This is part two of a conversation between Wendy Lotterman and Violet Spurlock. Read part one here.
Let me ask you now: I’m curious about a couple of rare moments in the book in which you seem to lean into ideas of possession and ownership. In “Powers of Ten” there’s this homophonic play with the Russian word for “invasion” sounding like “oursness” and then the final movement of the poem culminating with “the impossibility of creating anything that is ours to fuck up.” There’s this sense that possession is a violent relationship, but at the same time its loss is being mourned. The desire to have a child is a desire to be in a situation where one’s fuck ups will bring other people inexorably closer. Is a different sense of possession and ownership as a bond that’s lurking around in these poems, some secret, different relation that’s being hinted at, or do you feel more strongly that possession is an ugly feeling that has to kind of be acknowledged and allowed to flow through?
That poem is over ten years old. I wrote it when I really wanted someone and something that I didn’t want to want – some indivisibly shared thing. And so on the one hand there was this flicker of rebuke in the other person observing that “invasion” bears phonic similarity to the nominalization of “ours,” but I was also thinking about the strange sterility of same-sex sex, the elimination of a reproductive risk with which I’d previously been familiar. It was a failed intimacy, and that felt even more acute without the horizon of accidental synthesis. I wasn’t only desiring someone, but wanting to take shelter under the umbrella of a first-person plural so that I could enter worlds that felt otherwise inaccessible at that stage in my life. In a twisted reversal of this wish to be coextensive with someone else, I had my AOL email regularly hacked by someone who knew me and my security questions – my mom’s name, my dog’s name – but remains anonymous. She read my email every day, and there are a few transcripts of her chatting openly with my sister. So she kind of did provide invasive and excessive company, and I did kind of like it. This happened for nine months; then she begged me to change my security questions, which I did. So the gestational rhyme of her hacking habit pairs with the infertility of my desire in the poem.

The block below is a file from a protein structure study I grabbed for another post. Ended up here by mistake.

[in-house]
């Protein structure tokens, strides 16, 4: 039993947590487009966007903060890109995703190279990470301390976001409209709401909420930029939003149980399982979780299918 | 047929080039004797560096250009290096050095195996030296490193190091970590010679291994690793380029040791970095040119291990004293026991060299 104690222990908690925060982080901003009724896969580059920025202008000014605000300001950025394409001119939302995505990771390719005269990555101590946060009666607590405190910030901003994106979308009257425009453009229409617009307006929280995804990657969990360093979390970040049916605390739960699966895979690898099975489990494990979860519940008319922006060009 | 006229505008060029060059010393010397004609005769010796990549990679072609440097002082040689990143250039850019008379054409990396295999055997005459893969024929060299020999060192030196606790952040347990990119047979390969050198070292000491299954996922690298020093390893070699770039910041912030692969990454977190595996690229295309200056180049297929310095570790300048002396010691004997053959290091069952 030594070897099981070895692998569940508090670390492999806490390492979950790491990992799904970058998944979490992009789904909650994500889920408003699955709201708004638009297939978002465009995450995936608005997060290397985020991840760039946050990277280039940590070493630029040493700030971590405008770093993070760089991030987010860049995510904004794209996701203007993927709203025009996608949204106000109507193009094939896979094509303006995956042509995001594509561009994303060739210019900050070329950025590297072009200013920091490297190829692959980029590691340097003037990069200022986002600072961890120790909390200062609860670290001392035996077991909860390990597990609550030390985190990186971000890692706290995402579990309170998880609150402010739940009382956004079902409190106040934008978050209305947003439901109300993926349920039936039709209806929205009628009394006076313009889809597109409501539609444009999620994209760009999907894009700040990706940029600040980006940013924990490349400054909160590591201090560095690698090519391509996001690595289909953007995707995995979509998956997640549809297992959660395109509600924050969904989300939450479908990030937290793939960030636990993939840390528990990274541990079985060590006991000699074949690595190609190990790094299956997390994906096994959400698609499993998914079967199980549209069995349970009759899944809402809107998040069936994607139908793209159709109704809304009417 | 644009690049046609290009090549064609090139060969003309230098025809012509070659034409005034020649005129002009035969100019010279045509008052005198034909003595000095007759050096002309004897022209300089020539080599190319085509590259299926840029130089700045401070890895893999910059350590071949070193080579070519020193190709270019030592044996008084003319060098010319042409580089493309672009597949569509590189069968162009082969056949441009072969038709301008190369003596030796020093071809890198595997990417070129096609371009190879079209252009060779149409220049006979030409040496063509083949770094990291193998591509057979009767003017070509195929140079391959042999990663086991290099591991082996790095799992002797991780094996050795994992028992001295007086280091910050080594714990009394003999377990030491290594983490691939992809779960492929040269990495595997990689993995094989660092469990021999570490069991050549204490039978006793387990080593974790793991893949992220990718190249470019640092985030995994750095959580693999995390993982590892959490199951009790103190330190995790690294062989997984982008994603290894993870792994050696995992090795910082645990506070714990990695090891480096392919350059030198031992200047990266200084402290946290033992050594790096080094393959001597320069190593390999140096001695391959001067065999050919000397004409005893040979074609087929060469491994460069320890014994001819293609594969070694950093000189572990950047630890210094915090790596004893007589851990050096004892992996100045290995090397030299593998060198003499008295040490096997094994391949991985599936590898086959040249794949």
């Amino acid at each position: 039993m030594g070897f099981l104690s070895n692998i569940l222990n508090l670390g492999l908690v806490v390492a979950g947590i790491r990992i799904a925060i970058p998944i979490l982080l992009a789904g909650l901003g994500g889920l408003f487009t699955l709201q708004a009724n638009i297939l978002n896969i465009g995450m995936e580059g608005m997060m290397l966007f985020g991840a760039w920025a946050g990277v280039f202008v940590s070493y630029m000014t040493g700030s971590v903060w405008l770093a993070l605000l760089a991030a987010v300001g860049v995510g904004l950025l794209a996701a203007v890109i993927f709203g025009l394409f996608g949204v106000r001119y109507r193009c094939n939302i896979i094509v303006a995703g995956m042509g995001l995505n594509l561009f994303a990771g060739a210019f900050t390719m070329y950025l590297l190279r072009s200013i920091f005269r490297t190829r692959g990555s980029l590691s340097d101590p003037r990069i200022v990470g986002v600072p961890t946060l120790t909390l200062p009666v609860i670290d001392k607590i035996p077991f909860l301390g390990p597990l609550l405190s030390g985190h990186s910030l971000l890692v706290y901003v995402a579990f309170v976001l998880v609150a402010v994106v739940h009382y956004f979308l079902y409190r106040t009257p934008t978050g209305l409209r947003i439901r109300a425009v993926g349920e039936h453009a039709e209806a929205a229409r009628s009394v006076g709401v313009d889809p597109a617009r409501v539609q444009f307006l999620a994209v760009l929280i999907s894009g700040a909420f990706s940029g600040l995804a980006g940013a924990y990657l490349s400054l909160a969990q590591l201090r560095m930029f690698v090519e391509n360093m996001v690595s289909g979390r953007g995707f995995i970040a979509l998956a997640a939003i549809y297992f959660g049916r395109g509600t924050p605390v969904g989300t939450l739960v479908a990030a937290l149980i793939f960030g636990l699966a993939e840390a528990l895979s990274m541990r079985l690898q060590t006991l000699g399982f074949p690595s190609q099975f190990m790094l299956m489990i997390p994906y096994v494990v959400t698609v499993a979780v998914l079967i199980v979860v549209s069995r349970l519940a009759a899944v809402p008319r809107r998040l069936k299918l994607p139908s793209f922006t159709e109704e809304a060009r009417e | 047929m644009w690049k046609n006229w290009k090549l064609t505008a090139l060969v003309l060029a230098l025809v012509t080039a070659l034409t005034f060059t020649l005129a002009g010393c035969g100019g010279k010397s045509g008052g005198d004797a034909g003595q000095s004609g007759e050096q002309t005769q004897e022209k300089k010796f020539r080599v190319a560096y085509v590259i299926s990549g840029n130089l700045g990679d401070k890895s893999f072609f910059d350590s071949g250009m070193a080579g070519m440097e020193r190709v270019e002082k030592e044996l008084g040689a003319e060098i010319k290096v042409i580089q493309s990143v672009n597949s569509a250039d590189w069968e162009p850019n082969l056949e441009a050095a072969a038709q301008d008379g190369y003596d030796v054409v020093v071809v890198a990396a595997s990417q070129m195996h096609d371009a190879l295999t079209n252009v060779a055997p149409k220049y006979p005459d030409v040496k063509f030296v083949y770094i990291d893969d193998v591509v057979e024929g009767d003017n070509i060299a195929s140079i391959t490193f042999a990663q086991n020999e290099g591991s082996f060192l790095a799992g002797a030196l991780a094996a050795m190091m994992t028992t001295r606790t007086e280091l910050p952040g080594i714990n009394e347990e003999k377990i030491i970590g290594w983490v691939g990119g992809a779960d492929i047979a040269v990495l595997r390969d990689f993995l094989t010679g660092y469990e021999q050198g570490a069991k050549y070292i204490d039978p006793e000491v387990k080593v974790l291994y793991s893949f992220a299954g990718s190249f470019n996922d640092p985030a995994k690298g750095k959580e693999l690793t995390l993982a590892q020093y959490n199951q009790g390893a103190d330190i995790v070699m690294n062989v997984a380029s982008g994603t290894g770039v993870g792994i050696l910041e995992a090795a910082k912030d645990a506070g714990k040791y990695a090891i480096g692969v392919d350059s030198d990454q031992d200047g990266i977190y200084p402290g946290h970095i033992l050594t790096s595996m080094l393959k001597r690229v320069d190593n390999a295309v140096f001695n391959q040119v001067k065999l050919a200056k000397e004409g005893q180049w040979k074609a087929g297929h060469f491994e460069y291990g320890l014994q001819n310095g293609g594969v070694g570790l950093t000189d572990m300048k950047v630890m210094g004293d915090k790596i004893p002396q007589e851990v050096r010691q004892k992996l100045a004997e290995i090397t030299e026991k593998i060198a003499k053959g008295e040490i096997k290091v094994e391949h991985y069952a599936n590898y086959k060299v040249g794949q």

Connecting this to some of the other questions, this poem is also about the minimum condition of the social, which is two, and what it feels like to move from multiplicity to mass. Like, even if there’s a theoretical or political aspiration to an indivisibly social subject, what kind of fusion is actually tolerable? How does it feel? Hegel has this thing about marriage being a contract that transcends the standpoint of contract, in that it requires two separate consenting subjects, but those subjects then surrender the abstract freedom that allows them to consent in the first place. I’m not so interested in marriage, per se, but I’m interested in the desire, fear, and possibility opened up being both more and less than individual – both what that allows politically, and how it actually feels.
Okay, a simple one: your book is so formally diverse. Can you tell me about that?
I think the form created a distance for me in order to safely write my way into areas where I didn’t feel completely confident or safe. Writing into a form lowers the stakes of one’s choices through the sense that you’re not fully choosing your own choices, they’re being provided for you. The presentation of forms is supposed to run alongside the argument in a way that asks: would you believe in a poem if it looked like this? Would you trust that a poem had power if it addressed the reader directly at just this moment? Kind of a Green Eggs and Ham logic. But that would lead one to think that I'm presenting all of these in order to exhaustively suggest a total insufficiency of form, which isn’t quite the case.
Your book approaches childhood, puberty, and girlhood as entangled but actually very distinct experiences. They don’t feel bound in time or personal history despite feeling precise and intimate. These crises are often metonymic of the entire world. I want to hear about how you’re dealing with this entangling of gender and childhood and how you’re trying to pull them apart or show ways in which they don’t belong together, or can’t overlap. I also want to know about the balance between the interiority and intensity of the child’s experience, which often results from a kind of ignorance about broader social forces and conditions, and yet is very much placed within those social forces and conditions. How do you hold that intensity in writing, and also show that it’s simply a point in this huge field?
On the one hand I want to say childhood is a kind of insulated prologue to gender. This might run counter to current conversations on trans childhood, but that’s how I experienced it. Being boyish felt harmless before it properly disagreed with puberty. I remember once my family was driving up to Maine and me and my sister were like “when do most people know that they’re gay?” and my dad was like “Well, you should have some sense by 8.” My sister is older, so she was on the other side of that threshold of self-knowledge, and I was like: I’m the only one in this car still up for grabs. But I kind of like being up for grabs. Some qualities of maturation feel like a spinning coin falling on heads or tails, and part of me prefers to remain on the fore side of that verdict, which in the case of being female feels quite arbitrary. You were describing a desire for the book to effect transition in language, and I was maybe thinking about how language could keep the coin spinning, but past the point of childhood in a way that’s not regressive or avoidant; it’s just honest.